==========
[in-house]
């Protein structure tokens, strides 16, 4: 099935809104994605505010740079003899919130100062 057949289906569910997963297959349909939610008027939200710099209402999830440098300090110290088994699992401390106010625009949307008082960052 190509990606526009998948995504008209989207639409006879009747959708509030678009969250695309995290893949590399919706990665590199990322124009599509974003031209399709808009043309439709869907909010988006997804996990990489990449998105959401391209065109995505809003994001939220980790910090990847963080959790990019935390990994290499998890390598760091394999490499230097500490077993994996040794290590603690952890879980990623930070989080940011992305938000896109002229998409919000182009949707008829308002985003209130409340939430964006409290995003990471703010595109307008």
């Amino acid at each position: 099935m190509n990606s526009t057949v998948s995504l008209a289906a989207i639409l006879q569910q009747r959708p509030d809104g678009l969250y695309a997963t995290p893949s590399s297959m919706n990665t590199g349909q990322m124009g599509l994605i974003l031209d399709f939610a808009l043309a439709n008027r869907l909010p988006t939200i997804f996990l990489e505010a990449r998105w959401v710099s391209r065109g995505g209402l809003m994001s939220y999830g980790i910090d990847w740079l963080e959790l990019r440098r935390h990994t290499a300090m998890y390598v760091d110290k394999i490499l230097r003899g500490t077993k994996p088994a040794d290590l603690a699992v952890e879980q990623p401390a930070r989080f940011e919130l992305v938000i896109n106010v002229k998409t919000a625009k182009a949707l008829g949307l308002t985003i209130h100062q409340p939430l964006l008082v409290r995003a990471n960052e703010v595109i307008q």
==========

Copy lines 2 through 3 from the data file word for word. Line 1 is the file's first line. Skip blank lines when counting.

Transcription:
């Protein structure tokens, strides 16, 4: 099935809104994605505010740079003899919130100062 057949289906569910997963297959349909939610008027939200710099209402999830440098300090110290088994699992401390106010625009949307008082960052 190509990606526009998948995504008209989207639409006879009747959708509030678009969250695309995290893949590399919706990665590199990322124009599509974003031209399709808009043309439709869907909010988006997804996990990489990449998105959401391209065109995505809003994001939220980790910090990847963080959790990019935390990994290499998890390598760091394999490499230097500490077993994996040794290590603690952890879980990623930070989080940011992305938000896109002229998409919000182009949707008829308002985003209130409340939430964006409290995003990471703010595109307008």
């Amino acid at each position: 099935m190509n990606s526009t057949v998948s995504l008209a289906a989207i639409l006879q569910q009747r959708p509030d809104g678009l969250y695309a997963t995290p893949s590399s297959m919706n990665t590199g349909q990322m124009g599509l994605i974003l031209d399709f939610a808009l043309a439709n008027r869907l909010p988006t939200i997804f996990l990489e505010a990449r998105w959401v710099s391209r065109g995505g209402l809003m994001s939220y999830g980790i910090d990847w740079l963080e959790l990019r440098r935390h990994t290499a300090m998890y390598v760091d110290k394999i490499l230097r003899g500490t077993k994996p088994a040794d290590l603690a699992v952890e879980q990623p401390a930070r989080f940011e919130l992305v938000i896109n106010v002229k998409t919000a625009k182009a949707l008829g949307l308002t985003i209130h100062q409340p939430l964006l008082v409290r995003a990471n960052e703010v595109i307008q």